The helical turns 7 yieldingly grip the wire ends 9 to establish a good electrical contact but do not prevent a sliding of the wire ends back and forth, as indicated by the arrows, with respect to the helical clamps.
Upon completion of the resistor bulb sub-assembly to the point indicated in Figure 1; namely, with the bare ends 9 of the resistance wire yieldingly clamped in the helical turns 7 of the lead wires 3, a measuring circuit, which is shown schematically as a battery B of known voltage and a sensitive ammeter A, is connected between the bulb terminals 2 and more or less of the resistance wire is pulled through one or both of the clamping loops until the correct resistance value is obtained. The ends of the resistance Wire are then secured to the lead wires by solder or weld metal 10, see Figure 2, and any further insulation which is desired for the sub-assembly is applied before it is inserted into and secured in a mounting head.
When the resistor bulb or other resistor is wound from insulated wire, it is of course necessary to remove the insulation from such portions of the ends of the resistance wire as may be drawn through the coiled ends of the leads to adjust the measured resistance to the desired value.
Having now dscribed my invention in accordance with the patent statutes, What I desire to protect by Letters Patent of the United States is set forth in the following claims.
1. In the manufacture of a wire-wound resistor, the process which comprises coiling one end of each of a pair of lead wires for the resistor into a close helix of a plurality of turns, forcing uncoiled end portions of the resistance wire from one side to the other between a pair of adjacent turns of the helices of the respective lead wires so as to effect a resilient gripping engagement, measuring the resistance of the resistor included between said lead wires, adjusting by moving at least one of said end portions of the resistance wire with respect to the gripping turns to bring the measured resistance to a selected value, and securing the so-adjusted ends of the resistance wire to the lead Wire helices both electrically and mechanically.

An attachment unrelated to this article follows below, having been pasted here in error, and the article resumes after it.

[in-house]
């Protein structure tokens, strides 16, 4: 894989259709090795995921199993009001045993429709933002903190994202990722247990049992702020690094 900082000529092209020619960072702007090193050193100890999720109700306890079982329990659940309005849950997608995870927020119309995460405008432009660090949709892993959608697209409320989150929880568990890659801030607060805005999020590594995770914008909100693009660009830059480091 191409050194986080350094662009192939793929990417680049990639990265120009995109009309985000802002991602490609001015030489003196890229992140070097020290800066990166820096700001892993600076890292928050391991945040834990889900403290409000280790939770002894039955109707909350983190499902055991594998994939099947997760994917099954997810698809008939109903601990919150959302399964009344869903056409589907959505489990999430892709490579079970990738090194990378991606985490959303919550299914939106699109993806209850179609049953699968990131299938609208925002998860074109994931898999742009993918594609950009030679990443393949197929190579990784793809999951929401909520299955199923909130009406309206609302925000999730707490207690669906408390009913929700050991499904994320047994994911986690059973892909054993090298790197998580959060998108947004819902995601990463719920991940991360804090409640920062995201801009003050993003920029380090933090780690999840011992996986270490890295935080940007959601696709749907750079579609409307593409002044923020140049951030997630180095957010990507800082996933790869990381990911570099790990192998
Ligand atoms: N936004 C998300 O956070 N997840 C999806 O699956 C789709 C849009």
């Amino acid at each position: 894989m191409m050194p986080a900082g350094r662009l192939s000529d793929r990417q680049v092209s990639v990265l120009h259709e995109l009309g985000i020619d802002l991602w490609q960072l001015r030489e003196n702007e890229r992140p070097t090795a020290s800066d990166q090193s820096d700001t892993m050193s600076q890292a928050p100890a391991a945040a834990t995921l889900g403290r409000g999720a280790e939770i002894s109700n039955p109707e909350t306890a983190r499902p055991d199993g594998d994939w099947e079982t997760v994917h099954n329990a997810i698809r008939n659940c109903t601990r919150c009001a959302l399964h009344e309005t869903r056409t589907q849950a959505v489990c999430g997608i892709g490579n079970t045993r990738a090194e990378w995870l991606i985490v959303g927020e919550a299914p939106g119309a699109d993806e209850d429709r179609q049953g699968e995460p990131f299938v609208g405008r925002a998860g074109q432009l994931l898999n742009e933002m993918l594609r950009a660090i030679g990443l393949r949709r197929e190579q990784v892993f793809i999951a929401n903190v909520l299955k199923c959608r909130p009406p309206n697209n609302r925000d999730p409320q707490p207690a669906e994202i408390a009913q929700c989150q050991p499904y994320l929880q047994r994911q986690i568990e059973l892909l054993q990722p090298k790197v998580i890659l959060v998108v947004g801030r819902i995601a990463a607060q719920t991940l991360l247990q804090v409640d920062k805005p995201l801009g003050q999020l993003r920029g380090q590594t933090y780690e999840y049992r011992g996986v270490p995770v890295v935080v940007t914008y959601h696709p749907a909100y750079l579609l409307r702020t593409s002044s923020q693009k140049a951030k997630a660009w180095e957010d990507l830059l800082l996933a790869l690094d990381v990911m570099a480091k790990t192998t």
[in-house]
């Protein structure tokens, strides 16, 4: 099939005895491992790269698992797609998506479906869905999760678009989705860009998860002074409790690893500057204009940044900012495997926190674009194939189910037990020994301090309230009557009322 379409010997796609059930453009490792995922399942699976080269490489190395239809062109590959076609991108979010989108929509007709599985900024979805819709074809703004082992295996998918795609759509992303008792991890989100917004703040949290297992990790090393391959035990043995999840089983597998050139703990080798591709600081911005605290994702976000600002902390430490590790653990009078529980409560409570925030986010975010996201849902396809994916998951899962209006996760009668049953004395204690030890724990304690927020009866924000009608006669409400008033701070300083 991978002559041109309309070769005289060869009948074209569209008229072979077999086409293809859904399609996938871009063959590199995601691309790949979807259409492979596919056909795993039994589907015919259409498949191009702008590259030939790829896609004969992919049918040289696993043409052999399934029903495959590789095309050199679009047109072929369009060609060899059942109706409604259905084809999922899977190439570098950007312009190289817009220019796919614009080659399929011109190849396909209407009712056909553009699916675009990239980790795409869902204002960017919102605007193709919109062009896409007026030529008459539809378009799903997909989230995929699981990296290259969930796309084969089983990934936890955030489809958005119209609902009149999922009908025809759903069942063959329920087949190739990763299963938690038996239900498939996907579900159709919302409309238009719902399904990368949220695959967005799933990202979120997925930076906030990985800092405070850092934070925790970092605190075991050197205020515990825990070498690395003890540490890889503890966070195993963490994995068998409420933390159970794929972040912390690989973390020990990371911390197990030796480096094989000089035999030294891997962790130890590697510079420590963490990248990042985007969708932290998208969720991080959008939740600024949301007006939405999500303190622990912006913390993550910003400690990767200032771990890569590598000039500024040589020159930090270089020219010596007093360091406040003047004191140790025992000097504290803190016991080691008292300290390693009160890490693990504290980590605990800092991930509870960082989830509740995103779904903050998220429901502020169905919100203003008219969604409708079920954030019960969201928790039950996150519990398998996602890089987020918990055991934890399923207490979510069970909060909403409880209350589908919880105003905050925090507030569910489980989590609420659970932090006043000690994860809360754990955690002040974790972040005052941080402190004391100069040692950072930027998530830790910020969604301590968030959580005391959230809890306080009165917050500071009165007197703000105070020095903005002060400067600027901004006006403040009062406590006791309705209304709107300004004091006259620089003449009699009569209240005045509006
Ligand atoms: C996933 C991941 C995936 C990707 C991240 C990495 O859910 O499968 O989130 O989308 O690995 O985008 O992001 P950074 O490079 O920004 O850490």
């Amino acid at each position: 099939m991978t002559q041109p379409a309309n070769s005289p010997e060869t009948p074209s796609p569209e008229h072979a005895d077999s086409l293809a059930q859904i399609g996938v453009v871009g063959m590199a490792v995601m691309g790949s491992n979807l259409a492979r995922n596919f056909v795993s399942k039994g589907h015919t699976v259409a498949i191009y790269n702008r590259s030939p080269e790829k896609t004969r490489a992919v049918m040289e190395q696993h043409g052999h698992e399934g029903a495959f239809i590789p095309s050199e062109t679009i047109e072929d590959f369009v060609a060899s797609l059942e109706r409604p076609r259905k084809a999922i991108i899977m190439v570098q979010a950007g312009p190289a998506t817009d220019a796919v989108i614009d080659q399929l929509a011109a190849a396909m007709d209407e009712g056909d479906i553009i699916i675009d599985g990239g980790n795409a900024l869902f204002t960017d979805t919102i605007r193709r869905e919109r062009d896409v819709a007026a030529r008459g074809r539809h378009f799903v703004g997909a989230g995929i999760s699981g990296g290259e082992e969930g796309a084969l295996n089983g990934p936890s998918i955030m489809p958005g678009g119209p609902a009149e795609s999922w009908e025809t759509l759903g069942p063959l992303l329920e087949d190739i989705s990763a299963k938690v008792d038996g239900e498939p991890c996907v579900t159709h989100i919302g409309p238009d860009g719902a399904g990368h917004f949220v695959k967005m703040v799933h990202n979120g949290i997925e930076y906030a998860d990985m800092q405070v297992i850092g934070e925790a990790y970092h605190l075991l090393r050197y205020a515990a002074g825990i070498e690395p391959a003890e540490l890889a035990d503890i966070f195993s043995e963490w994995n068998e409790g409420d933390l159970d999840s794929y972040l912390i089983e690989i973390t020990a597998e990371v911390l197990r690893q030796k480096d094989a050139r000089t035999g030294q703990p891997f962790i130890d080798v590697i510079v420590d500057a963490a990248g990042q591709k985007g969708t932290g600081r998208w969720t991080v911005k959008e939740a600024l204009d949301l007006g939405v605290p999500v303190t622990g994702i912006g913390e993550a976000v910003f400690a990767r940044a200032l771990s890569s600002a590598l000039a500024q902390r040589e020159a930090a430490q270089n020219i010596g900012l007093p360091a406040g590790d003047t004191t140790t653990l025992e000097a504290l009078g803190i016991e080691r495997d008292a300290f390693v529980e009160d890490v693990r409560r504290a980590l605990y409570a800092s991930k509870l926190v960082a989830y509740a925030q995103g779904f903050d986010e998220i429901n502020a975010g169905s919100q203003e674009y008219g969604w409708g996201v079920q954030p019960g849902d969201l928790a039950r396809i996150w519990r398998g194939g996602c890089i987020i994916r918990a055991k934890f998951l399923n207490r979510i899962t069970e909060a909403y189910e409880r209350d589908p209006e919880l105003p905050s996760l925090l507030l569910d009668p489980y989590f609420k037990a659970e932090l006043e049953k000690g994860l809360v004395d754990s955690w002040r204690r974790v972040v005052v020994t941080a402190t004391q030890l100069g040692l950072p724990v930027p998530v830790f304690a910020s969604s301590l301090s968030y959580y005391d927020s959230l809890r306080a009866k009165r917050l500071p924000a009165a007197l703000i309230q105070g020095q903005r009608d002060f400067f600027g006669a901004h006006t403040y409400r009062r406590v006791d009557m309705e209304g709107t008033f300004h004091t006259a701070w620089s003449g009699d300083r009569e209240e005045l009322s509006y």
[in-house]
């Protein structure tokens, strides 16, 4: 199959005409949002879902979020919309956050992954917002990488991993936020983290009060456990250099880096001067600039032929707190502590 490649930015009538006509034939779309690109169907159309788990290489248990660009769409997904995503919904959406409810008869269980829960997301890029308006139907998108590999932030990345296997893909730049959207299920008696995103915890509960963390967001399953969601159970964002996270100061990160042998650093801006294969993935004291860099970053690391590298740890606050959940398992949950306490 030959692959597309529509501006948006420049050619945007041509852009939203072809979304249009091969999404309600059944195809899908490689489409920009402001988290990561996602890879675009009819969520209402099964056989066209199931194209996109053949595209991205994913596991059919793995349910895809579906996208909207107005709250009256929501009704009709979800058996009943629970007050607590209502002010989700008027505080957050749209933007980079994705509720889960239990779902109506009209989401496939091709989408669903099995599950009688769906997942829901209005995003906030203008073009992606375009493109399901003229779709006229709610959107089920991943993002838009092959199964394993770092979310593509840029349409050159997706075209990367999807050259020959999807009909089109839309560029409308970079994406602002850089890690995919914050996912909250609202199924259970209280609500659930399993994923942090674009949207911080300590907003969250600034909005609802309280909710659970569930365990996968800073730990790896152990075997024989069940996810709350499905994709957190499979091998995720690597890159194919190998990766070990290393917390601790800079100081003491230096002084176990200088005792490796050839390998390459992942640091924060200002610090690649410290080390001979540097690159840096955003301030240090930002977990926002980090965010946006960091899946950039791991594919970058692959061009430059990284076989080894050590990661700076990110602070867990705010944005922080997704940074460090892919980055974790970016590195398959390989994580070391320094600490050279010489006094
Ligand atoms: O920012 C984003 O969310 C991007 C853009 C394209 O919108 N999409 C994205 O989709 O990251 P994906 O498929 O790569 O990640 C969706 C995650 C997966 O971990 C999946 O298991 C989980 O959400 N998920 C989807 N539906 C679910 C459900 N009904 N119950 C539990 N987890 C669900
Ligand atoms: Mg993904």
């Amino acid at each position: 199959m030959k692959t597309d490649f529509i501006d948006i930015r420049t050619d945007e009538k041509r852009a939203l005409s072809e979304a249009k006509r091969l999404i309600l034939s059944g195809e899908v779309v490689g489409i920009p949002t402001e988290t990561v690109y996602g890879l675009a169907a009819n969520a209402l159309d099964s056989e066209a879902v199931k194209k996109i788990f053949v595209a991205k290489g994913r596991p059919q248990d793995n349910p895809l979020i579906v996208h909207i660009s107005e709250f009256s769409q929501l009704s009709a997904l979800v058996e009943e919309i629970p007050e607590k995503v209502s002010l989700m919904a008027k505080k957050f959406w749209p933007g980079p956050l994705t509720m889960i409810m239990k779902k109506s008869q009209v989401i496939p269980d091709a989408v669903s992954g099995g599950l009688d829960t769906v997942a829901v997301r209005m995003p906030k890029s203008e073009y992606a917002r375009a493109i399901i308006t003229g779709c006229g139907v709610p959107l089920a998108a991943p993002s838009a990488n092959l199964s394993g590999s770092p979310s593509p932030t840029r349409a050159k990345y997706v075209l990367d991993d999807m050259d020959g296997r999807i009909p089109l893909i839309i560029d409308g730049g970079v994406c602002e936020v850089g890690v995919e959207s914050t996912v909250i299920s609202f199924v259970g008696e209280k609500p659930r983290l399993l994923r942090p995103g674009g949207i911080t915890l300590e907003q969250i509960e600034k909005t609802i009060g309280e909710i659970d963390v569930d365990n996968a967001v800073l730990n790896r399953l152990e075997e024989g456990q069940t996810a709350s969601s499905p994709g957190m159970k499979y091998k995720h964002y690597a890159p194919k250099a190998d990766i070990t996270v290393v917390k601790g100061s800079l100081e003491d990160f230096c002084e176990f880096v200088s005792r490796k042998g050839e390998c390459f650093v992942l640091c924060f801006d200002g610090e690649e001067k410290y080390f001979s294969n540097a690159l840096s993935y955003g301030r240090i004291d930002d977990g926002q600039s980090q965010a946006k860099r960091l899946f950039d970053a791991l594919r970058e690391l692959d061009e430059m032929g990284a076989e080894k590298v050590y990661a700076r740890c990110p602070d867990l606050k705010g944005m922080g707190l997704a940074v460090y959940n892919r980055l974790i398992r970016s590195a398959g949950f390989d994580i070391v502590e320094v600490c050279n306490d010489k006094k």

2. In the manufacture of a wire-wound resistor, the process which comprises coiling one end of each of a pair of lead wires for the resistor into a close helix of a plurality of turns, forcing uncoiled end portions of the resistance wire from one side to the other between a pair of adjacent turns of the helices of the respective lead wires so as to effect a resilient gripping engagement, measuring the resistance of the resistor included between said lead wires, and adjusting by moving at least one of said end portions of the resistance Wire with respect to the gripping turns to bring the measured resistance to a selected value.
3. In a resistor bulb, a ceramic bushing formed with grooves leading to notches, a lead wire secured in each groove and terminating in a close helix of a plurality of turns received in the corresponding notch, and a winding of resistance wire with end portions respectively clamped between a pair of adjacent turns of said helices.
References Cited in the file of this patent UNITED STATES PATENTS 1, 27,213 Stone May 3, 1927 97,226 Coates May 20, 1952 FOREIGN PATENTS 2 4,377 Great Britain Apr. 24, 1924